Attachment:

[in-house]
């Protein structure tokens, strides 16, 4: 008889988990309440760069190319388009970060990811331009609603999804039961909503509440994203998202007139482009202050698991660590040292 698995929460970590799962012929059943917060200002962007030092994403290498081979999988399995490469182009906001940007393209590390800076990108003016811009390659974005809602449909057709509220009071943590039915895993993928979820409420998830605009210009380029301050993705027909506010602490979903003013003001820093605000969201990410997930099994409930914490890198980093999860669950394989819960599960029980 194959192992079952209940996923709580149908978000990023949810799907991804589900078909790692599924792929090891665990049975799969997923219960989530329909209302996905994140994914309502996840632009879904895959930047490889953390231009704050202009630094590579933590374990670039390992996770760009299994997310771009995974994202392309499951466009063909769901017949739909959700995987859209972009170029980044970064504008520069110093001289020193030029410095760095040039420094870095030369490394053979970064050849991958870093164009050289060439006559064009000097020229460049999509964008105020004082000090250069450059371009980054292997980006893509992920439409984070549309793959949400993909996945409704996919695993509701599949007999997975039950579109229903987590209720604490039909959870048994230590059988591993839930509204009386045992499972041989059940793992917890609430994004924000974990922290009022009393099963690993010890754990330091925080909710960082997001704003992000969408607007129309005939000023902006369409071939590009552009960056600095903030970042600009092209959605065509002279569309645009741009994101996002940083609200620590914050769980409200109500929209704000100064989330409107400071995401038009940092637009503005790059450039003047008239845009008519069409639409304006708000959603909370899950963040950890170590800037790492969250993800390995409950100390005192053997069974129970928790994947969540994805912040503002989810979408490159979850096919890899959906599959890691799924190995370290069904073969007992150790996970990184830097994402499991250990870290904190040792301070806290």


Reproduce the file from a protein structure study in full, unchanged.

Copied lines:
[in-house]
């Protein structure tokens, strides 16, 4: 008889988990309440760069190319388009970060990811331009609603999804039961909503509440994203998202007139482009202050698991660590040292 698995929460970590799962012929059943917060200002962007030092994403290498081979999988399995490469182009906001940007393209590390800076990108003016811009390659974005809602449909057709509220009071943590039915895993993928979820409420998830605009210009380029301050993705027909506010602490979903003013003001820093605000969201990410997930099994409930914490890198980093999860669950394989819960599960029980 194959192992079952209940996923709580149908978000990023949810799907991804589900078909790692599924792929090891665990049975799969997923219960989530329909209302996905994140994914309502996840632009879904895959930047490889953390231009704050202009630094590579933590374990670039390992996770760009299994997310771009995974994202392309499951466009063909769901017949739909959700995987859209972009170029980044970064504008520069110093001289020193030029410095760095040039420094870095030369490394053979970064050849991958870093164009050289060439006559064009000097020229460049999509964008105020004082000090250069450059371009980054292997980006893509992920439409984070549309793959949400993909996945409704996919695993509701599949007999997975039950579109229903987590209720604490039909959870048994230590059988591993839930509204009386045992499972041989059940793992917890609430994004924000974990922290009022009393099963690993010890754990330091925080909710960082997001704003992000969408607007129309005939000023902006369409071939590009552009960056600095903030970042600009092209959605065509002279569309645009741009994101996002940083609200620590914050769980409200109500929209704000100064989330409107400071995401038009940092637009503005790059450039003047008239845009008519069409639409304006708000959603909370899950963040950890170590800037790492969250993800390995409950100390005192053997069974129970928790994947969540994805912040503002989810979408490159979850096919890899959906599959890691799924190995370290069904073969007992150790996970990184830097994402499991250990870290904190040792301070806290």